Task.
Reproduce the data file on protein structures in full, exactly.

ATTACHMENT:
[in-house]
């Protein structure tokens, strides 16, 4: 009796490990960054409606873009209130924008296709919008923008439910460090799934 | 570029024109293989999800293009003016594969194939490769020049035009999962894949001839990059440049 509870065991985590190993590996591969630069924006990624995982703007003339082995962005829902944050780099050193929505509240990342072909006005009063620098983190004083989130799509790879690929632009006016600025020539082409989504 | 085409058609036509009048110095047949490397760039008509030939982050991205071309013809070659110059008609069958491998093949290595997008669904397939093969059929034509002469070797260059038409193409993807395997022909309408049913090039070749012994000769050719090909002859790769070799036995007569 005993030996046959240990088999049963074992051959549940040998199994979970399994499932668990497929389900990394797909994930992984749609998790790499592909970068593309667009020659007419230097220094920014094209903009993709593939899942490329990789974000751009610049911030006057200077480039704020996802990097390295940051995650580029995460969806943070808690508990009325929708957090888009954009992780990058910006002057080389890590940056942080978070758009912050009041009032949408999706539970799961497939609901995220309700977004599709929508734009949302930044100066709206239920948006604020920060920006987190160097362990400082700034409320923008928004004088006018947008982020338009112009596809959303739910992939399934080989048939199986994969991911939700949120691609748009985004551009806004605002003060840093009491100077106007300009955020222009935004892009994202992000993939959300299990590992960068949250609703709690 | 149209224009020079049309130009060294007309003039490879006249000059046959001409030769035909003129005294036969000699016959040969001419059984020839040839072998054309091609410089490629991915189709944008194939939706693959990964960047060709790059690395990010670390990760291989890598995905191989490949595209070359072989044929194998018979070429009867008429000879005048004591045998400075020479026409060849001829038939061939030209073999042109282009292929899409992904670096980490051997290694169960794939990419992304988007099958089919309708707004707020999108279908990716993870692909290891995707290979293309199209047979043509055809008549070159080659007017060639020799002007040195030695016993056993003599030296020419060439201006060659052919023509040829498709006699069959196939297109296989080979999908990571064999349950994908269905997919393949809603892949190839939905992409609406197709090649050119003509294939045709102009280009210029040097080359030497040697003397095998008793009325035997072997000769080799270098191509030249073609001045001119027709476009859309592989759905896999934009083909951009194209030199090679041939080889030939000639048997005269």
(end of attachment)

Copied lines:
[in-house]
């Protein structure tokens, strides 16, 4: 009796490990960054409606873009209130924008296709919008923008439910460090799934 | 570029024109293989999800293009003016594969194939490769020049035009999962894949001839990059440049 509870065991985590190993590996591969630069924006990624995982703007003339082995962005829902944050780099050193929505509240990342072909006005009063620098983190004083989130799509790879690929632009006016600025020539082409989504 | 085409058609036509009048110095047949490397760039008509030939982050991205071309013809070659110059008609069958491998093949290595997008669904397939093969059929034509002469070797260059038409193409993807395997022909309408049913090039070749012994000769050719090909002859790769070799036995007569 005993030996046959240990088999049963074992051959549940040998199994979970399994499932668990497929389900990394797909994930992984749609998790790499592909970068593309667009020659007419230097220094920014094209903009993709593939899942490329990789974000751009610049911030006057200077480039704020996802990097390295940051995650580029995460969806943070808690508990009325929708957090888009954009992780990058910006002057080389890590940056942080978070758009912050009041009032949408999706539970799961497939609901995220309700977004599709929508734009949302930044100066709206239920948006604020920060920006987190160097362990400082700034409320923008928004004088006018947008982020338009112009596809959303739910992939399934080989048939199986994969991911939700949120691609748009985004551009806004605002003060840093009491100077106007300009955020222009935004892009994202992000993939959300299990590992960068949250609703709690 | 149209224009020079049309130009060294007309003039490879006249000059046959001409030769035909003129005294036969000699016959040969001419059984020839040839072998054309091609410089490629991915189709944008194939939706693959990964960047060709790059690395990010670390990760291989890598995905191989490949595209070359072989044929194998018979070429009867008429000879005048004591045998400075020479026409060849001829038939061939030209073999042109282009292929899409992904670096980490051997290694169960794939990419992304988007099958089919309708707004707020999108279908990716993870692909290891995707290979293309199209047979043509055809008549070159080659007017060639020799002007040195030695016993056993003599030296020419060439201006060659052919023509040829498709006699069959196939297109296989080979999908990571064999349950994908269905997919393949809603892949190839939905992409609406197709090649050119003509294939045709102009280009210029040097080359030497040697003397095998008793009325035997072997000769080799270098191509030249073609001045001119027709476009859309592989759905896999934009083909951009194209030199090679041939080889030939000639048997005269």